I shone the light ahead trying not to trip over any small jagged rocks as I crossed the riverbed to the pool. I was alone, the first person to get in the water that morning. The only light came from a dusk to dawn lamp near the top of a pole by a travel trailer on the opposite side of the river. With the reel end of my rod on the ground I began to pull the leader and floating green line through the guide rings being careful not to get it tangled. Once in awhile, I heard the sound of a fish splashing into the water further downriver but otherwise the morning was silent.

 

I waded into the water about a foot above my ankles, then stopped, put the flashlight in a side pocket and began to cast a little to the right. In the dark, it was hard to know where the fly fell. I brought the line in and cast again, stood and waited. The morning stillness was again broken by a splash, nearer this time. I pulled my line in, cast again and waited. It was time to move and I took two steps to the left. Something brushed against my left leg just below the knee and then there was a large splash at my feet. With heart pounding and breathing fast I stepped backwards, stumbled and fell, still holding onto the rod. I got up and just stood there in the darkness scanning the water. The splash scared me the most. It was like standing alone in a dark room and being tapped on the shoulder. I took the flashlight and shone it over the water, seeing nothing. What hit me? Was it a beaver with his tail? Or maybe a large salmon had moved in from the deeper water and was just laying there until I moved and hit him with my foot. Whatever it was, it gave me a momentary fright. I kept the light on the water for another five minutes or so. Nothing moved. I put the flashlight away and moved slowly back out into the water.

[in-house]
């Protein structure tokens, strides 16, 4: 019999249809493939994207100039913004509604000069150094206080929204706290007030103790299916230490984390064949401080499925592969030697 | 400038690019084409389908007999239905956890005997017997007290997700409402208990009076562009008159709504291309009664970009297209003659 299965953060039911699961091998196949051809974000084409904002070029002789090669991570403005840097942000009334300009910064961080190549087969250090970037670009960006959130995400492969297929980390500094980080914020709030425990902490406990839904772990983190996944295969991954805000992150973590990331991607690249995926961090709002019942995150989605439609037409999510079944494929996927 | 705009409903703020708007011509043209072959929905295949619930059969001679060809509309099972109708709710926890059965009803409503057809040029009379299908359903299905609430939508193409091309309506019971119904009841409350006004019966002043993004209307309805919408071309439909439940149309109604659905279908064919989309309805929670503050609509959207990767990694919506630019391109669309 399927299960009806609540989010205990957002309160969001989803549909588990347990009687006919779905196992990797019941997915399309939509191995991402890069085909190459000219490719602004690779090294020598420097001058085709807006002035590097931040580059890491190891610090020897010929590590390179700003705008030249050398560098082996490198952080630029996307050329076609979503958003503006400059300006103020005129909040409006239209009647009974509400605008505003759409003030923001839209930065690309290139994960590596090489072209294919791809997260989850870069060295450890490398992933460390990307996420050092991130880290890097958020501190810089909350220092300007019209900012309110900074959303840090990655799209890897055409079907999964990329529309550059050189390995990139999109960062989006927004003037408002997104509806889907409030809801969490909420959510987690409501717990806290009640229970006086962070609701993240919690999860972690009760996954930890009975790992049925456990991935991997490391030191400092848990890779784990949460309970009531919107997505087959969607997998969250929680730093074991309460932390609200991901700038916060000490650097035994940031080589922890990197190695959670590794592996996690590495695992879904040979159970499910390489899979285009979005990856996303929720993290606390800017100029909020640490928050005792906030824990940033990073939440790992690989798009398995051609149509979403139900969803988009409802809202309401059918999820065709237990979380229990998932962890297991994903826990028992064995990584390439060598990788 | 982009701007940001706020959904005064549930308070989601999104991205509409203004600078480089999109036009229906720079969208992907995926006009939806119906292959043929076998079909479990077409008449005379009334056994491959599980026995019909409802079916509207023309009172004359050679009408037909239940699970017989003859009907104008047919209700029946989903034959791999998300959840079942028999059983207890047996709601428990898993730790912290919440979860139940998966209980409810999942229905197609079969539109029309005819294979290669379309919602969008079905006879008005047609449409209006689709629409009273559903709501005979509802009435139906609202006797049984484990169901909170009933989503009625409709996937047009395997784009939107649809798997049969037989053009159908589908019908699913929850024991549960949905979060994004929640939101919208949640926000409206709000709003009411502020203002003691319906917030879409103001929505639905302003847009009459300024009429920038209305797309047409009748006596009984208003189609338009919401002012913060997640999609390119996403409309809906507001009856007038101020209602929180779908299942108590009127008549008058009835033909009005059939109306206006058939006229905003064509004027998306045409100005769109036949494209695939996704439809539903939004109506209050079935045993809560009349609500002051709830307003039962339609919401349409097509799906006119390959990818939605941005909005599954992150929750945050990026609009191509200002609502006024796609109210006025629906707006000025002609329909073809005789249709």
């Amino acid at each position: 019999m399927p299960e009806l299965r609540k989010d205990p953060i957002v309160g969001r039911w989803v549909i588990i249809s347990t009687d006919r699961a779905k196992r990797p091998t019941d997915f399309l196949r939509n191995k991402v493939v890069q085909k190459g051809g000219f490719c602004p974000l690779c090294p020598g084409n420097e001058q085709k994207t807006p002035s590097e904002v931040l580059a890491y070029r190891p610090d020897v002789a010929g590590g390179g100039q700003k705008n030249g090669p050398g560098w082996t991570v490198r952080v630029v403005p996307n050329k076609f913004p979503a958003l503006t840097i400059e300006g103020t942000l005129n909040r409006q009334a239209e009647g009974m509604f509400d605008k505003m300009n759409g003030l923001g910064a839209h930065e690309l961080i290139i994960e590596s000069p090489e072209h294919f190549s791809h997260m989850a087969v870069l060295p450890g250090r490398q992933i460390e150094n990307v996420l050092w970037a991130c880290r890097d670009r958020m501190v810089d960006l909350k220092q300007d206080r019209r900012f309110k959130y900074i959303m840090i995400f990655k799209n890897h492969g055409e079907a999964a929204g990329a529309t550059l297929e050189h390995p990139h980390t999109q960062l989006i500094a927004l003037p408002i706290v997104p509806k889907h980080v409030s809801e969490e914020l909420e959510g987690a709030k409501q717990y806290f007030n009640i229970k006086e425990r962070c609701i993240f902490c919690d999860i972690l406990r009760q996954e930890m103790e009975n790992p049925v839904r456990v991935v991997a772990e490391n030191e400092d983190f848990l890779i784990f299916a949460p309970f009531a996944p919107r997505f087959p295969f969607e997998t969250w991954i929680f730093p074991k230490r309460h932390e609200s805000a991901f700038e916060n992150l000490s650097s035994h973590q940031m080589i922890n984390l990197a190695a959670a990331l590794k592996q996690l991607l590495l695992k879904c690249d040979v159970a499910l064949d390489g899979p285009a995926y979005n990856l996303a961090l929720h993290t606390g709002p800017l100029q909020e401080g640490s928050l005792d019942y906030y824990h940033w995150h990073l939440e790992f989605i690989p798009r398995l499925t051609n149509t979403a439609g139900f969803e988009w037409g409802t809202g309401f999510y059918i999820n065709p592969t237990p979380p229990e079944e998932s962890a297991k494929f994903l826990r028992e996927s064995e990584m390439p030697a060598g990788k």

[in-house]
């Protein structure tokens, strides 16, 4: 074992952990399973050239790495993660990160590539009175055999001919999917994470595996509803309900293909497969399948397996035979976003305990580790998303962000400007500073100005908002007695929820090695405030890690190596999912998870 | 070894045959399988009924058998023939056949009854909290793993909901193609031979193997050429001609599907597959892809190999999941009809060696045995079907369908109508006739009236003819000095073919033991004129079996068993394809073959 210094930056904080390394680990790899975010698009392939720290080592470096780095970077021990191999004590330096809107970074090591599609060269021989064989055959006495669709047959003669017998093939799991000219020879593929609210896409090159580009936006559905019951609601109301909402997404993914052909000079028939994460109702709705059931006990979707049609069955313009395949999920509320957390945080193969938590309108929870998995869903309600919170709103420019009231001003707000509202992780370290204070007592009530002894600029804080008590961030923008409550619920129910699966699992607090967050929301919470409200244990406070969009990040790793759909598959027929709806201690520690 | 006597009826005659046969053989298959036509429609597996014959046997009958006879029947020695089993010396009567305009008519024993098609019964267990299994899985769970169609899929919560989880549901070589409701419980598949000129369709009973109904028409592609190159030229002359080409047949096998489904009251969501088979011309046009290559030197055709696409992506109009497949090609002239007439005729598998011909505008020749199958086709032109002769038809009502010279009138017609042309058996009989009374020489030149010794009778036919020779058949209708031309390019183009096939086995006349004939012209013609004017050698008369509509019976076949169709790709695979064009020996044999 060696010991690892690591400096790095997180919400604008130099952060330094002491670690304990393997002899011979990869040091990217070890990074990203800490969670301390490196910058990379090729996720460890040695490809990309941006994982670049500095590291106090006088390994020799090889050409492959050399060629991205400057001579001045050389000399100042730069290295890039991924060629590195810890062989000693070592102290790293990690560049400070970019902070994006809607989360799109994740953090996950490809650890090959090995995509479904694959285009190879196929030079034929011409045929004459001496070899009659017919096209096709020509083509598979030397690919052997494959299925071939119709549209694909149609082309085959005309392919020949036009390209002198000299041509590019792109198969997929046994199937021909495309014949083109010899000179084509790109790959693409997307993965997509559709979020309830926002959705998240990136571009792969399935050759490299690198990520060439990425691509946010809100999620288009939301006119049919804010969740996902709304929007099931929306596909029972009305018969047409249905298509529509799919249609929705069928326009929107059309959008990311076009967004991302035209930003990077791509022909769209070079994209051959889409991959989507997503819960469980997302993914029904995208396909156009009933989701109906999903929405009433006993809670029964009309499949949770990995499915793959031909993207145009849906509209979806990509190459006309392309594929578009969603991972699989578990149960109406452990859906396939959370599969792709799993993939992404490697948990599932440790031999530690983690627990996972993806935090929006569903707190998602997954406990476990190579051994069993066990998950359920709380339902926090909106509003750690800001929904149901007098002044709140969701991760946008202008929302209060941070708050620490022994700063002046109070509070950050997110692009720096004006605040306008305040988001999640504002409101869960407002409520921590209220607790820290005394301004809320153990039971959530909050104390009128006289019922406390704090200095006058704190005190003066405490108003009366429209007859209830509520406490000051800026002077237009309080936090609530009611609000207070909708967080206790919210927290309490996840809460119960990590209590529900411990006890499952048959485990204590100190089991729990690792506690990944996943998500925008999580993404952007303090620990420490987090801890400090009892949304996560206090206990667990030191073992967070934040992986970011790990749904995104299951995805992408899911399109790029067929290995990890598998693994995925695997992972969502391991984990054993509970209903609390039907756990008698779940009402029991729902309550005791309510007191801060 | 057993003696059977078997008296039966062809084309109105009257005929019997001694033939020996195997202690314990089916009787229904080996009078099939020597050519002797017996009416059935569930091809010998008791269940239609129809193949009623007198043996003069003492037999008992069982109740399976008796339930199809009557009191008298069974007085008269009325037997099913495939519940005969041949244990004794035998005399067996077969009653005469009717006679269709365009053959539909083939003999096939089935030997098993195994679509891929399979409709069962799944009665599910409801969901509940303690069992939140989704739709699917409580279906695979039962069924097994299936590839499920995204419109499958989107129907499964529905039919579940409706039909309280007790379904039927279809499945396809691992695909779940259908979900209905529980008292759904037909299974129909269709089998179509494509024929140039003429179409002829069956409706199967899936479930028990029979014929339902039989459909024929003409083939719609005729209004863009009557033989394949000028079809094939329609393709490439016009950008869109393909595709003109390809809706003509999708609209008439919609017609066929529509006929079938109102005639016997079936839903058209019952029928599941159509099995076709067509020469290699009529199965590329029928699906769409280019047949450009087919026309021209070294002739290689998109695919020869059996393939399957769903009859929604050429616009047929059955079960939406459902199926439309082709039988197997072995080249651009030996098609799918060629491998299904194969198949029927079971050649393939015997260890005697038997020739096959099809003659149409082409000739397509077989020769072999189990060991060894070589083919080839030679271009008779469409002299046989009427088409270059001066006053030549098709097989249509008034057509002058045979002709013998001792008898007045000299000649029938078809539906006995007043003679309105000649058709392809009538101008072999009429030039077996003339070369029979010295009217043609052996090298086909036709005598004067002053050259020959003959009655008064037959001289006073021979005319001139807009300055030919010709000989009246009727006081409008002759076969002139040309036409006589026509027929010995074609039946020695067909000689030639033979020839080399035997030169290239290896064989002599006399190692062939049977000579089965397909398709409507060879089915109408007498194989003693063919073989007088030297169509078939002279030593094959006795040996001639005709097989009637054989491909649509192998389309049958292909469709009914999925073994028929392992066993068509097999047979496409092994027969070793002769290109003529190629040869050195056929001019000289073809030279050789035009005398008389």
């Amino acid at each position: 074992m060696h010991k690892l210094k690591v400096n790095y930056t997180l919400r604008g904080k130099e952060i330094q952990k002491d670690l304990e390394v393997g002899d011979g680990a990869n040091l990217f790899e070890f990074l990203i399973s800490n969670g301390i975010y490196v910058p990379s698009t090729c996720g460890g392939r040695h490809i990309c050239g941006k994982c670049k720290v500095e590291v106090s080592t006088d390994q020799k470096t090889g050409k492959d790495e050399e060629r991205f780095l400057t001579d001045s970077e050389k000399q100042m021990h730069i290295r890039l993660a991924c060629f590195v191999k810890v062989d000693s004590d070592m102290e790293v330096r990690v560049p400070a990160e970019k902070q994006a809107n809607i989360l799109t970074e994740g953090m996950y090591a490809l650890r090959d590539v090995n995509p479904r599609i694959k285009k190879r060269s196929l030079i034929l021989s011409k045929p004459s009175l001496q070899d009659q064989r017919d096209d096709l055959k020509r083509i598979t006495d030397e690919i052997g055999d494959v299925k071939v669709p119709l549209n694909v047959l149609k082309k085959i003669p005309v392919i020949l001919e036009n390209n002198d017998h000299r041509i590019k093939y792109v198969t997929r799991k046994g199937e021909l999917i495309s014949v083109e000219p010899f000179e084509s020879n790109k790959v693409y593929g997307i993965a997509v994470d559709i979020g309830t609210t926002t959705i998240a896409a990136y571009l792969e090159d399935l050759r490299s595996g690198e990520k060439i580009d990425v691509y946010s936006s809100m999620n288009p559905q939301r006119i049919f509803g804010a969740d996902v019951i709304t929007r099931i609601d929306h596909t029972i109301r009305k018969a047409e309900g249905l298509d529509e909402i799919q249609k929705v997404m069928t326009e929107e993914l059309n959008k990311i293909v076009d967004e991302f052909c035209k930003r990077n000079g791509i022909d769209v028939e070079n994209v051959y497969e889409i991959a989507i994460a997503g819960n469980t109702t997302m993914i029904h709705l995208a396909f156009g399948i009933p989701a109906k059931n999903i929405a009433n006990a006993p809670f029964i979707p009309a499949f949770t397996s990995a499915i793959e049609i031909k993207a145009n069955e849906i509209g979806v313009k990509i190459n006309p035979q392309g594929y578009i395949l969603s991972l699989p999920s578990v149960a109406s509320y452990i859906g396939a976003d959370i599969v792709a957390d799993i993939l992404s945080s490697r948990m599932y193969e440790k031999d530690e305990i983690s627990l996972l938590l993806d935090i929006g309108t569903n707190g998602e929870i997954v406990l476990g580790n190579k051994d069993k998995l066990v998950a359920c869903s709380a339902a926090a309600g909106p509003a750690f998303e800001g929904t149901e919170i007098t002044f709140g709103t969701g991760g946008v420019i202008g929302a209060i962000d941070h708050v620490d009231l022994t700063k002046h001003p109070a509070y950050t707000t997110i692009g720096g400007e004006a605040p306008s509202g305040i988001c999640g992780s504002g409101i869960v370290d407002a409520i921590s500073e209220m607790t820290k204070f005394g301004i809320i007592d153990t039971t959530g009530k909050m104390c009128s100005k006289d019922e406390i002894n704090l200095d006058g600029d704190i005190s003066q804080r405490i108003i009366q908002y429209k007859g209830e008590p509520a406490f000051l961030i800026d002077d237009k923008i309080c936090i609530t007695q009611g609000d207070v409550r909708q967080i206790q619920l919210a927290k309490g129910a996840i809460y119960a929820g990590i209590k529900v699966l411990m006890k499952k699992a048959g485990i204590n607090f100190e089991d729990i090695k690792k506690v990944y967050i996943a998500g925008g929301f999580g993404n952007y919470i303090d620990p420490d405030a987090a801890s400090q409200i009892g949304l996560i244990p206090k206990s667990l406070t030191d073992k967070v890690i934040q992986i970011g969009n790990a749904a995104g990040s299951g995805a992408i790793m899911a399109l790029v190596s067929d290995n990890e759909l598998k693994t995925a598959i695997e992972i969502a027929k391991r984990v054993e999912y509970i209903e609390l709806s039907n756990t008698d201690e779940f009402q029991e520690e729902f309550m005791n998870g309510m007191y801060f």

When daylight began to arrive, the shapes of trees and an outline of the trailer up on the hill became visible. Looking over my shoulder, I could see the outline of two more fishermen. They moved into the water and stood a couple of hundred yards behind me.

 

The sun came up over the hill behind the trailer and I could see the fish when they jumped. The spot where I stood was called the hot spot. I decided to stay there until the two men behind caught up and I was forced to move ahead. Every now and then I glanced in their direction. The first man was about 20 feet from me when a salmon about four feet long jumped out of the water. “I hope he doesn’t come for my fly. You couldn’t keep it anyway, too large.” I looked in his direction and responded, “Yes, you are right.”